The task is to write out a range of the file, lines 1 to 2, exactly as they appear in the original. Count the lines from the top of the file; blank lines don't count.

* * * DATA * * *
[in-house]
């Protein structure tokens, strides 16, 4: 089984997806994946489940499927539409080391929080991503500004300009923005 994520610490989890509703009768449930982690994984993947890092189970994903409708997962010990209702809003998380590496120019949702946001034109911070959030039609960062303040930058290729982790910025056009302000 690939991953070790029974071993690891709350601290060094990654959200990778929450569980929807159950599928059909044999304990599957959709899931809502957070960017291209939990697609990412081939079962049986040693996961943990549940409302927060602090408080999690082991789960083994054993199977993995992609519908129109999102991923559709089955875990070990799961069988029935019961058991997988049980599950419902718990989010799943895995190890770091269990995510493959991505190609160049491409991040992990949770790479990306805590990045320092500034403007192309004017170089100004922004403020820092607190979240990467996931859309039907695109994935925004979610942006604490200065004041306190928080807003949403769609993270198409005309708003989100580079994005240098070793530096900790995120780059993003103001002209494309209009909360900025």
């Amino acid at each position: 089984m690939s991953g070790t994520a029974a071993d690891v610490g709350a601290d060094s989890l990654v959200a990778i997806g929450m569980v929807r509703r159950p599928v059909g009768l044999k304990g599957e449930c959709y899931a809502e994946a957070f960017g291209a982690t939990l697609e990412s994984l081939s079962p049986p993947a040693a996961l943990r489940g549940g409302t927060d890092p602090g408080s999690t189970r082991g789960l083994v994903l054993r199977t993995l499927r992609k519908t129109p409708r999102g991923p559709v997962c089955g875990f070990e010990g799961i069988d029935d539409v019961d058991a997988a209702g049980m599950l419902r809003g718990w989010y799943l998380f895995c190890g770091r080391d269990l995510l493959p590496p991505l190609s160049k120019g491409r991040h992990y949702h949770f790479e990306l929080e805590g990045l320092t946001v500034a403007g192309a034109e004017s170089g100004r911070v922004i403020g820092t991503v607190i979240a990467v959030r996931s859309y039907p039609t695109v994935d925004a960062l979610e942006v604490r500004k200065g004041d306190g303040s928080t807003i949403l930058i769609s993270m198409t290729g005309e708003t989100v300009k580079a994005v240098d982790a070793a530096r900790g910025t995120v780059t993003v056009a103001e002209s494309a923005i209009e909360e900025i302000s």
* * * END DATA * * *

[in-house]
């Protein structure tokens, strides 16, 4: 089984997806994946489940499927539409080391929080991503500004300009923005 994520610490989890509703009768449930982690994984993947890092189970994903409708997962010990209702809003998380590496120019949702946001034109911070959030039609960062303040930058290729982790910025056009302000 690939991953070790029974071993690891709350601290060094990654959200990778929450569980929807159950599928059909044999304990599957959709899931809502957070960017291209939990697609990412081939079962049986040693996961943990549940409302927060602090408080999690082991789960083994054993199977993995992609519908129109999102991923559709089955875990070990799961069988029935019961058991997988049980599950419902718990989010799943895995190890770091269990995510493959991505190609160049491409991040992990949770790479990306805590990045320092500034403007192309004017170089100004922004403020820092607190979240990467996931859309039907695109994935925004979610942006604490200065004041306190928080807003949403769609993270198409005309708003989100580079994005240098070793530096900790995120780059993003103001002209494309209009909360900025």